Another way to identify paths is to use a hash function. For example, a method takes the heap address of a data object and hashes on that heap address to obtain a hash output value. Each accessed data object of the data structure instance is assigned its hashed address value. Then, the path of the accessed objects is identified as the sum of the hash values of the data object on that path. When a path through a data structure sums to the same value, it is counted as the same path. In another example, the hash values are XOR'd (exclusive or) together instead of summed. If the XOR'd values of two paths are the same, then they are counted as the same data path. The downside of using a hashing method instead of the prime number method is that the summed hash values can not be factored into the corresponding prime numbers. Thus, the hash sum can not be reliably decomposed or factored back to identify the data object in the data path. Thus, the hash method is limited to providing profiling information.

In another example, a CRC hash method was found to be efficient. For example, instead of hashing on the object addresses and summing (or XOR-ing) the hash outputs, a CRC hash takes the heap object addresses along the path as input parameters and outputs a single hash value for the path identifier.

Thus, prime numbers or hashing can be used to determine path identifiers. During a program profiling phase, a program is instrumented to identify and count the number of times paths through objects of a data structure instance are taken by an executing program. This path information is provided to a programmer or used in other ways to make the program more efficient.

Profiler Evaluation

FIG. 7 is a graph of a percentage of path occurrences versus number of paths. The y axis represents the number of times a unique path through a data structure instance is traversed, as normalized across the total and provided as a percentage. The profiling scheme was evaluated using heap-intensive benchmarks from the SPEC CPU2000 suite and two proprietary benchmarks, Foxpro and Microsoft Encarta. The benchmarks were compiled using Microsoft's C/C++ compiler using SPEC specified optimization flags. Timing measurements were taken on an Intel Pentium 4 3.2 GHz dual processor with 1 GB RAM using a timing utility ntimer. The graph provides information about three data structure instances (DS#1, DS#2, and DS#3). Notice that in DS#1, almost 90% of the path occurrences occur in about 25 paths. This information is valuable to a programmer, because a fewer number of paths that are executed a higher percentage of the time, provided a target for improving efficiency. For example, the programmer could improve the program code accessing the data structure, or provide an alternate data structure that would access the data in this path more efficiently. From an optimization perspective, these few paths are traversed so many times, they can be used to set-up prefetching schemes. From a garbage collector efficiency perspective, these paths can also be used to provide better data spatial locality during garbage collection (e.g., heap compacting, etc.). Of course, the graph is merely one possible way to display the collected metrics. This information may also be provided in a data format to a programmer, to a dynamic prefetch routine, or to a garbage collector for reorganizing the spatial locality of the heap. If the behavior is stable across plural runs, then the data path objects can be allocated near each other on the heap. This will increase data locality which may reduce the requirements for both garbage collection and prefetch techniques.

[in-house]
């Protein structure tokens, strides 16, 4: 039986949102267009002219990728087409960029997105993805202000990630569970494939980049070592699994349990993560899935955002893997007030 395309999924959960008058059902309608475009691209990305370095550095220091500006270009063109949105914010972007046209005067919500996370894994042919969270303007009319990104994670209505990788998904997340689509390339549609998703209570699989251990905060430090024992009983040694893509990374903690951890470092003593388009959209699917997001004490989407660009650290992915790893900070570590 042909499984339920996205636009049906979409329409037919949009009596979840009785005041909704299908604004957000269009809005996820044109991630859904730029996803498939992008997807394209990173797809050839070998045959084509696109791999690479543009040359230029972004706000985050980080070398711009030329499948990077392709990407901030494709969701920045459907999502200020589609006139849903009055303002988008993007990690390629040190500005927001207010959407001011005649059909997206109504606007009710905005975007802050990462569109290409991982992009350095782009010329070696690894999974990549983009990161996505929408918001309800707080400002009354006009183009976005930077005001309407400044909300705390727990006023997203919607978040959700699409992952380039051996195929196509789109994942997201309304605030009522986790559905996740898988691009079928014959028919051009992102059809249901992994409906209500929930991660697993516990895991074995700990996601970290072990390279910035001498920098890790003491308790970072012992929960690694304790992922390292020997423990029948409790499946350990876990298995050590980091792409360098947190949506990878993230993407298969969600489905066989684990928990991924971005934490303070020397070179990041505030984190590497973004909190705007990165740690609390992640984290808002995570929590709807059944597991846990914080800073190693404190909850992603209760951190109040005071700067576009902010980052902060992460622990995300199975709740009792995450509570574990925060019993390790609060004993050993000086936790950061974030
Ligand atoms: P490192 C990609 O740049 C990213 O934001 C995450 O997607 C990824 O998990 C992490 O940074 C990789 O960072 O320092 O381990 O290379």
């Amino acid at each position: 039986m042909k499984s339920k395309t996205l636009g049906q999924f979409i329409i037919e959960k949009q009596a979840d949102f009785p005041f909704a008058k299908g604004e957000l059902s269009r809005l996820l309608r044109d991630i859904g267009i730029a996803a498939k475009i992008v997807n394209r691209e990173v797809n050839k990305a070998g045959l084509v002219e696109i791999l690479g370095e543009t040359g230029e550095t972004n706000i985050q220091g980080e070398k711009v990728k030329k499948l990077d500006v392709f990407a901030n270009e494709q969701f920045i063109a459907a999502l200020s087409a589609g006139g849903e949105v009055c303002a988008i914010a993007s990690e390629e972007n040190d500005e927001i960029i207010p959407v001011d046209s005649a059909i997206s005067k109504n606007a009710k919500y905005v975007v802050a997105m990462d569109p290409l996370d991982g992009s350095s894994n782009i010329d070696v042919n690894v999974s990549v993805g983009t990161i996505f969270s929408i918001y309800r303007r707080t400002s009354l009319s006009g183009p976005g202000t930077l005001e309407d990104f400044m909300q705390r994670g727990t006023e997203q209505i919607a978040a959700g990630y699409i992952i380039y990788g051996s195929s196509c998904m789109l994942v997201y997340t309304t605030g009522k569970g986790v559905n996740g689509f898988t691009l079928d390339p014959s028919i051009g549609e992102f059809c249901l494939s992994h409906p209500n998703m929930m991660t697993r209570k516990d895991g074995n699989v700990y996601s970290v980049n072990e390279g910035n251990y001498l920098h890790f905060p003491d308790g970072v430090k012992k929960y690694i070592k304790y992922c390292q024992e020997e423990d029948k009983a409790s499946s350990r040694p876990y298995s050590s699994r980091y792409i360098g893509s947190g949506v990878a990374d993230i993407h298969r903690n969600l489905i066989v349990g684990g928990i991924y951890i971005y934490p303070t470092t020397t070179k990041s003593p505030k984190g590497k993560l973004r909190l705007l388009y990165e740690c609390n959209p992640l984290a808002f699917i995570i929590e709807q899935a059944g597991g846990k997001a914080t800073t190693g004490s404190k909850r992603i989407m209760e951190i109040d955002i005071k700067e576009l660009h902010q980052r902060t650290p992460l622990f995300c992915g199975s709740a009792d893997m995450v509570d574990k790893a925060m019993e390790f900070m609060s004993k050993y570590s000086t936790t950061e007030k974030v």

Using Profiled Data Paths

There are several ways to use this data structure instance data path information. First, provide the information to a programmer developing the program or testing. A programmer may determine, for instance, that a linked list may be more efficient than a tree for certain high frequency data paths through a data structure. Second, the path information can be used to provide dynamic prefetch of hot data paths. See above, Hot Data Streams. Once a prefix is seen, based on the high frequency information, there is a high possibility that prefetching the suffix of the path will provide efficiencies. Third, the data objects in the high frequency data paths of the data structure instance can be arranged with high spatial locality in memory and or cache during memory allocation. See e.g., Cache Conscious Coallocation of Hot Data Streams, U.S. patent application Ser. No. 10/737,205, filed Dec. 15, 2004, which is incorporated herein by reference thereto (referred to hereafter as “Cache Conscious”). That is, as these hot path data objects are allocated, they can be allocated with high proximity of spatial locality in memory. Fourth, during garbage collection, this information can be used to pack high frequency data path objects near each other when the heap is garbage collected. Combinations of these uses are also possible. Consider two high frequency data paths that will not fit on a memory page or segment. In such a case, one path can be used to provide high data locality by placing them on the same page, and another path can brought in using a dynamic prefetch strategy as necessary.

Hot Data Streams profiled frequently accessed sequences of data. But these Hot Data Streams had no concept of what data structures the data was accessed from. For example, a single hot data stream could access data in one, ten or twenty data structures, and it made no determination, distinction, or use of that information. Hot Data Streams did not relate back to paths through data structures instances. Thus, a hot data stream is helpful for prefetching data from various sources dynamically. But this low level information did not provide, for example, a programmer with data structure information or data structure path access information. Thus, the present specification profiles data access information in terms of data structures and paths through data structures.